b. Two counties could be divided into districts wholly within that county that meet the one person/one vote requirement without having to combine any portion of that county with any other county or portion of another county. They are Ada County
and Kootenai County.
c. Four counties are of such population that one or more districts can be created solely within the county, but a portion of the county must be combined with other counties to meet the one person/one vote requirements.  They are Bannock County,
Bonneville County, Canyon County, and Twin Falls County.
d. The remaining counties are so sparsely populated that they must be combined with other counties to create districts of sufficient population to comply with the federal constitutional requirement of one person/one vote. One of these counties
(Bonner) must be divided and combined with contiguous counties because one neighboring county (Boundary) is not contiguous to any other county.”

There is no way, in other words, to split fewer than five counties in crafting a plan, the commission said. It could do that (which seems to be where Loebs is headed). But are the current plan’s 11-county splits (of 44 counties, remember) really too many – if it means you rapidly start throwing out all the other considerations a redistricting plan should include? It seems here, probably not.

There’s some gray area, as so often the case in this mathematical-based exercise. But the Supreme Court may wind up considering this as well: If it gives such strong primacy to a plan that places such strong emphasis on just one reapportioning goal, it’s apt to generate more lawsuits on the basis that others were not considered. And lawsuits on those kinds of bases have worked, from time to time, as well.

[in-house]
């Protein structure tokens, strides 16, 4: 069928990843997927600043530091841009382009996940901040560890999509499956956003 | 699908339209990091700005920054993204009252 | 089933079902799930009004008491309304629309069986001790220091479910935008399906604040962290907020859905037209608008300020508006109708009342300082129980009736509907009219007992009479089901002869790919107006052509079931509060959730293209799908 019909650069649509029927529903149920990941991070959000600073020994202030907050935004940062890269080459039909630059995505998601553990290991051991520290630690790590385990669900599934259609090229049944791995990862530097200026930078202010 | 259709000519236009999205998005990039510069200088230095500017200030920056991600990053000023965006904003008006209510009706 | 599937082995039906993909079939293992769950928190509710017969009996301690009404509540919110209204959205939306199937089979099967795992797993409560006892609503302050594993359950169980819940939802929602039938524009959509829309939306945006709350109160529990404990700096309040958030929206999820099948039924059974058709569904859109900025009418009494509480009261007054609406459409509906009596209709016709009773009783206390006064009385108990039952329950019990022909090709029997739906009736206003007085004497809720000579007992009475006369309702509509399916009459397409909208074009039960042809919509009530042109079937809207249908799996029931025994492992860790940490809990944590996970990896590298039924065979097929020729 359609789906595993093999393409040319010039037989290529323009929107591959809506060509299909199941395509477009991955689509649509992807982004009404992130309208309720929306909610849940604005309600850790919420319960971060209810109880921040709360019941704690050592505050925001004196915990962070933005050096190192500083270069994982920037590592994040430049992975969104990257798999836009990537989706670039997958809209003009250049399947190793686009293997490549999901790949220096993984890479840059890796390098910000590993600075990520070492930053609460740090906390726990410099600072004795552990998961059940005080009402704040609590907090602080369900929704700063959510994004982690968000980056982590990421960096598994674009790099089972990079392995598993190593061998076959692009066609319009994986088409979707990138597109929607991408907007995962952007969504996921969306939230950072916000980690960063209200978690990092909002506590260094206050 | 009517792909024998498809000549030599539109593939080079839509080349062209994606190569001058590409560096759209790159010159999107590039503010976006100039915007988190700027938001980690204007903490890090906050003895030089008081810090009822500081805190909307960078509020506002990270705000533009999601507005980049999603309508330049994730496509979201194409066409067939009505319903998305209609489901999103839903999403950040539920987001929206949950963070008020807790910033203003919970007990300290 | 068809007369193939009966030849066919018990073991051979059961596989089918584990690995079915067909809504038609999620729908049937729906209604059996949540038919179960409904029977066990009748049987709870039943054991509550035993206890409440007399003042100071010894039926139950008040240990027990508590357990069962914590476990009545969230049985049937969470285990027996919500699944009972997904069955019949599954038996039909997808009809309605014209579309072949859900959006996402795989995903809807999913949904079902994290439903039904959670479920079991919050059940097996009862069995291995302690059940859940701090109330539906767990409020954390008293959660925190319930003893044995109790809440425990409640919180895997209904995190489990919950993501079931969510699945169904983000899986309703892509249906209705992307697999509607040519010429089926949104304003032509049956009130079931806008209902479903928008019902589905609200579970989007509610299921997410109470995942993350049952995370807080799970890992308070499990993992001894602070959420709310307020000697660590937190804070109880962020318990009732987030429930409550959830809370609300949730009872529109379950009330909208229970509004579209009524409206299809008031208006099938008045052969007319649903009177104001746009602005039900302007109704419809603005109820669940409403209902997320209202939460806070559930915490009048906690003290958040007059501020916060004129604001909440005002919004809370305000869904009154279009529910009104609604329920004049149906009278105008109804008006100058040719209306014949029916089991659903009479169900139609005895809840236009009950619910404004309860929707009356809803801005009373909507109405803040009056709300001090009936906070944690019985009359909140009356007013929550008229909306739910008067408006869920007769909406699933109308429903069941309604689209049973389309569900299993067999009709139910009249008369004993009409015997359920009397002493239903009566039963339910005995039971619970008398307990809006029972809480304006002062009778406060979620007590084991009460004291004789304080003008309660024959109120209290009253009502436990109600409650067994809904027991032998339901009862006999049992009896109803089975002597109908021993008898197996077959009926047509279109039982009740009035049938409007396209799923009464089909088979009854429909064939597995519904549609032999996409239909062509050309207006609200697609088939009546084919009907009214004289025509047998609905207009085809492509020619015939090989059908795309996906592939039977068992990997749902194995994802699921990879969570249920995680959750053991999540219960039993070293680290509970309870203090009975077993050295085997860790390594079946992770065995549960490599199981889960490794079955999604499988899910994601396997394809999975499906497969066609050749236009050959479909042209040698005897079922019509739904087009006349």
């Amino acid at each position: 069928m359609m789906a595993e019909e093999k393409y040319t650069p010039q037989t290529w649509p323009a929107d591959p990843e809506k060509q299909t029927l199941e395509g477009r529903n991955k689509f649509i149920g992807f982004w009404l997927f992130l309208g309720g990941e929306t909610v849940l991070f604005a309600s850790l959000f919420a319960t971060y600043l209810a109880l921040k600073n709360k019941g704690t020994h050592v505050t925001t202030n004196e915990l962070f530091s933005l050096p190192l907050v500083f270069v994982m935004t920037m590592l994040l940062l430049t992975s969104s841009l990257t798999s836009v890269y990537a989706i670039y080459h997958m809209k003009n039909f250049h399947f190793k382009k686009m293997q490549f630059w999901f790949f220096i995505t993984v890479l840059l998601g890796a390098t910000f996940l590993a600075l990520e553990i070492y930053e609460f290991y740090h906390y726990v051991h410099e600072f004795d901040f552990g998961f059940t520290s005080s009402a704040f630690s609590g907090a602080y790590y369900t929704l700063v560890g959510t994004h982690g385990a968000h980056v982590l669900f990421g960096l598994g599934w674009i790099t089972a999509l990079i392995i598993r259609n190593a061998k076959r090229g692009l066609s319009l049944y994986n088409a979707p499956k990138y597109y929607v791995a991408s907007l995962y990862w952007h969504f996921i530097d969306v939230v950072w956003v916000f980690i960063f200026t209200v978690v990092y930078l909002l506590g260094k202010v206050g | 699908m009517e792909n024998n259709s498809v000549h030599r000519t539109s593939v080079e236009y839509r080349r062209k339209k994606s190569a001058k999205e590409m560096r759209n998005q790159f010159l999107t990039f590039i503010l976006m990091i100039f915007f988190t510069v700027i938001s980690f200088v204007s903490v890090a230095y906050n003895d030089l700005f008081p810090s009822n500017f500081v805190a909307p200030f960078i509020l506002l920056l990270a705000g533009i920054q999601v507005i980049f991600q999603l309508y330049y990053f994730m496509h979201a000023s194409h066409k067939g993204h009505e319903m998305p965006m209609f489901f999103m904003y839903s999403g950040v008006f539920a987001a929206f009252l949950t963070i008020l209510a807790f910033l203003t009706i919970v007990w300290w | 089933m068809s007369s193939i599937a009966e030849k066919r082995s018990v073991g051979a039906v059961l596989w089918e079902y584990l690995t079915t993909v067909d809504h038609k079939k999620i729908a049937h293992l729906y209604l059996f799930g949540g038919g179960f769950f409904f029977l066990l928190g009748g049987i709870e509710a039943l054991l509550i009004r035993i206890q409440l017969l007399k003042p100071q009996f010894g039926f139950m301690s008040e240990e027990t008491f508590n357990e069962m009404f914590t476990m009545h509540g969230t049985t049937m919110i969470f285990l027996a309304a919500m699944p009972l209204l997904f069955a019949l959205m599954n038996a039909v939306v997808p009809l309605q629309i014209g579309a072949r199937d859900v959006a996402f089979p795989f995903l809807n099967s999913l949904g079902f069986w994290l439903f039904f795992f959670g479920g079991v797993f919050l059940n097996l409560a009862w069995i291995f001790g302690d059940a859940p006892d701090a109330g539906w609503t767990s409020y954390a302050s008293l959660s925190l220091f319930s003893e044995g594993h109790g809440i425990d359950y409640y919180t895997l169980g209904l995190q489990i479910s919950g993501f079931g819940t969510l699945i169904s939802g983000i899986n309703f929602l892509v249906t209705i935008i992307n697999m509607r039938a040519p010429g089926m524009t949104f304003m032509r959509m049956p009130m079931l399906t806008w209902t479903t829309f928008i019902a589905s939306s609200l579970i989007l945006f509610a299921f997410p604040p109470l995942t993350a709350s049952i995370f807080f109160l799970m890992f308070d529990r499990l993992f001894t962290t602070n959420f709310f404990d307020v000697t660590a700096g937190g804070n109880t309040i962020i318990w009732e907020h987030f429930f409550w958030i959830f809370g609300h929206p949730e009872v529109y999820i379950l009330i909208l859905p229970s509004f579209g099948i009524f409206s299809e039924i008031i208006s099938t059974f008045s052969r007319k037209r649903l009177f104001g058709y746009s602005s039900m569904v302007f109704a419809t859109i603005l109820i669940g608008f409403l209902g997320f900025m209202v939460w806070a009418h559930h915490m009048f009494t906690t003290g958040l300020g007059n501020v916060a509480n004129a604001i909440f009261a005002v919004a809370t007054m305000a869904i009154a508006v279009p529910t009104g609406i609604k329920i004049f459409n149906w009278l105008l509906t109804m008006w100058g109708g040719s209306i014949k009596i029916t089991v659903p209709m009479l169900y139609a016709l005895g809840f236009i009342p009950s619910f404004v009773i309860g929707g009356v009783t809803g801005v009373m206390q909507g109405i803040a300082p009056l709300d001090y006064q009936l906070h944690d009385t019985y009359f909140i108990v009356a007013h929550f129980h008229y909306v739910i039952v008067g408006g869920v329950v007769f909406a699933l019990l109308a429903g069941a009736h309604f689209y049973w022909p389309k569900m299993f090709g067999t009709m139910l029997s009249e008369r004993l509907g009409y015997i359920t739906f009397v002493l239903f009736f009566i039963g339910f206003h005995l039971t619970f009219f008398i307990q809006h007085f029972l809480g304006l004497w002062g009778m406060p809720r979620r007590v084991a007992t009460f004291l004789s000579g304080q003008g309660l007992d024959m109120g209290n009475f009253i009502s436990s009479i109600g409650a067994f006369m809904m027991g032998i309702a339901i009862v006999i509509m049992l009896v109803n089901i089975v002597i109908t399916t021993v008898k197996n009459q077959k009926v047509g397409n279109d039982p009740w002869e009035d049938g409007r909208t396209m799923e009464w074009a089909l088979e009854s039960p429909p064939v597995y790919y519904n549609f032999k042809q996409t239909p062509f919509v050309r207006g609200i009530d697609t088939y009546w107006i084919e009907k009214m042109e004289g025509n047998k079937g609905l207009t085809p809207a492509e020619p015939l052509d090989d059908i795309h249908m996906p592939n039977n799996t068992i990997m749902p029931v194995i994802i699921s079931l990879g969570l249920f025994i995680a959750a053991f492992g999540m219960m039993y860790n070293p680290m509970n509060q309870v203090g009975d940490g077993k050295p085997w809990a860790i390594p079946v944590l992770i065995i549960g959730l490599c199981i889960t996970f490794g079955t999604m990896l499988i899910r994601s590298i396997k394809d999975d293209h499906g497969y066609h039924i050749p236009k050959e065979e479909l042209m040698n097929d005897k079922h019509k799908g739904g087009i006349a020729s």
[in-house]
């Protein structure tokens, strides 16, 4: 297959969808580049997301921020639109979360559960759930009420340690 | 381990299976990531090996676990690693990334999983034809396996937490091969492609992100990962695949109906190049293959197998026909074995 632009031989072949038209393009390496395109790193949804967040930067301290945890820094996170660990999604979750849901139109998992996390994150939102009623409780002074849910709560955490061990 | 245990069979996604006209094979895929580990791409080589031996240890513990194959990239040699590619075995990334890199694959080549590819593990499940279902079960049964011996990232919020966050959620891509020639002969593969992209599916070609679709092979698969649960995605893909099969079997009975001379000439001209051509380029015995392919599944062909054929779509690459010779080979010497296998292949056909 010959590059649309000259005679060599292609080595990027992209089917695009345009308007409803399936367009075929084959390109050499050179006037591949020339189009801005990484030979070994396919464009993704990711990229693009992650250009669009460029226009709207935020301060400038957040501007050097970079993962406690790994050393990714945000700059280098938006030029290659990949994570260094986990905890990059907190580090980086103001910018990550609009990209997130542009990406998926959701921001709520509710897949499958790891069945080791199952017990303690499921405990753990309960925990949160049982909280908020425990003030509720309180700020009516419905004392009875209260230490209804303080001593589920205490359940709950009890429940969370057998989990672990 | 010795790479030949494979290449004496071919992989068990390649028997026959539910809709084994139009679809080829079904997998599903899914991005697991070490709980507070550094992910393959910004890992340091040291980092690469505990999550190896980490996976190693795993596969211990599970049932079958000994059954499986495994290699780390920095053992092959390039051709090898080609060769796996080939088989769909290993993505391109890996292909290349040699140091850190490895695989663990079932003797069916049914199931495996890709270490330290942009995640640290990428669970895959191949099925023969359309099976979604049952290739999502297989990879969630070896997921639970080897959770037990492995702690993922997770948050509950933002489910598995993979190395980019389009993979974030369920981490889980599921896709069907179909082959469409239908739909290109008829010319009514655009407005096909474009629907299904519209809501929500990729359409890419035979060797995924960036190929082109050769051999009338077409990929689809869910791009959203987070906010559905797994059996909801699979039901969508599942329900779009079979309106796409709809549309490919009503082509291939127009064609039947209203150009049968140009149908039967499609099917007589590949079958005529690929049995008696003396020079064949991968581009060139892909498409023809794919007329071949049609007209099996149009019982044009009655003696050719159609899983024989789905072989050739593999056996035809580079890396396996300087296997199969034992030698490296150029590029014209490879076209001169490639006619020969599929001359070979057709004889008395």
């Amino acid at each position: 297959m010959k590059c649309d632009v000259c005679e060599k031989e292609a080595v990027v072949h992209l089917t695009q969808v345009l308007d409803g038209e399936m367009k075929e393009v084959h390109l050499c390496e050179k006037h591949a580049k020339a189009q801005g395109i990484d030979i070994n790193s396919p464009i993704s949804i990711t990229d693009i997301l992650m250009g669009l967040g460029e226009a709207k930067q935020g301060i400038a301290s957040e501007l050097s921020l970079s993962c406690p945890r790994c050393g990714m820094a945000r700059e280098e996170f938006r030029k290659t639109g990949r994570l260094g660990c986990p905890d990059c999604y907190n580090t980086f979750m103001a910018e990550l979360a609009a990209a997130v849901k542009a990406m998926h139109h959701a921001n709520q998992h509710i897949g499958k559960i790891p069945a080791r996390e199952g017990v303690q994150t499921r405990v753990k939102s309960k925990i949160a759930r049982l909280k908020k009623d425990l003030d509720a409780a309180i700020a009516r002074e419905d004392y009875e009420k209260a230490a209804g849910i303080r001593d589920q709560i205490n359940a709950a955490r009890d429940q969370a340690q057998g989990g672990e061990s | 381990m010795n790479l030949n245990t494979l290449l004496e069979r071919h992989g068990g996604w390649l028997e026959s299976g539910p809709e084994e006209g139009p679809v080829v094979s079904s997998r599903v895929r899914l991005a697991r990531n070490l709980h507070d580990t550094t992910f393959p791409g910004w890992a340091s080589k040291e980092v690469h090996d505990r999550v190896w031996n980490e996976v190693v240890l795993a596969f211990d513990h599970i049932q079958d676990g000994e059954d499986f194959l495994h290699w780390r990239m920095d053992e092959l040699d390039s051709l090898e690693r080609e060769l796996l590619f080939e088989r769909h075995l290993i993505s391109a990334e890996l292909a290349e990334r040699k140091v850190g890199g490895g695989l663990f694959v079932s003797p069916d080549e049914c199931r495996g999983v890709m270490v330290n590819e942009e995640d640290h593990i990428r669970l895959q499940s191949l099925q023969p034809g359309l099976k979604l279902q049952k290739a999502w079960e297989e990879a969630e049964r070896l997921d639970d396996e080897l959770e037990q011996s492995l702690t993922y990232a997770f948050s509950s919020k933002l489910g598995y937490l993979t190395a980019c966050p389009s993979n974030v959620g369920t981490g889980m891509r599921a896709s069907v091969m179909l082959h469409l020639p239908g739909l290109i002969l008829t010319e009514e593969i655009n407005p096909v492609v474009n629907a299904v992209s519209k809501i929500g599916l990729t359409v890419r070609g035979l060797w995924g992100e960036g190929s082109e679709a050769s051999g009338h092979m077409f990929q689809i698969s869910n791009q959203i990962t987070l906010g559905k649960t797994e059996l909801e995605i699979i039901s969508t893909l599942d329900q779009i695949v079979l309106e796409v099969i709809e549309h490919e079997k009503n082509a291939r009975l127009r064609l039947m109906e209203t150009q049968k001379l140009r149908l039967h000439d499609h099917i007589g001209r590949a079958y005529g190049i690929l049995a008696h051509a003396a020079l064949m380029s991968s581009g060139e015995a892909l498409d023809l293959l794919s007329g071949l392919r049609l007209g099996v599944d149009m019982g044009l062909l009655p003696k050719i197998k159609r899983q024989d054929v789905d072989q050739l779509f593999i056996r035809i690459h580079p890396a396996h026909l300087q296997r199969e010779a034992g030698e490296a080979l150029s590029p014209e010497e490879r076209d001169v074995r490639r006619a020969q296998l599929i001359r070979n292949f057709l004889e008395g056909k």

Share on Facebook

Comments Off

Nov 17 2011

Carlson: Just who is?

Published by under Carlson

carlson
Chris Carlson
Carlson Chronicles

Let’s get back to facts and forget informed opinion in the discussion that has arisen of late around just who is Idaho’s greatest governor.

Out of deep respect for the good, great former governor of Idaho, I bit my tongue during Cecil Andrus’ disavowal of my book’s title during the opening of the Nov. 10 Boise City Club forum. His modesty is sincere. His sense of history though is flawed. The vast majority in the audience, as well as across this state, concur with the assessment expressed by the title as do most other serious students of Idaho history.

Even at the age of 80 the zeal and skill with which Andrus skewered the Idaho Republican party for harboring scoff-laws like tax-dodging, state timber stealing Rep. Phil Hart of Coeur d’Alene, drunk-driving and car stealing Sen. John McGee of Caldwell, borrowing-his-association’s-funds party chairman Norm Semanko of Eagle, to ridiculing Tom Luna’s replace-teachers-with-a-computer phony educational reform was a thing of beauty to behold.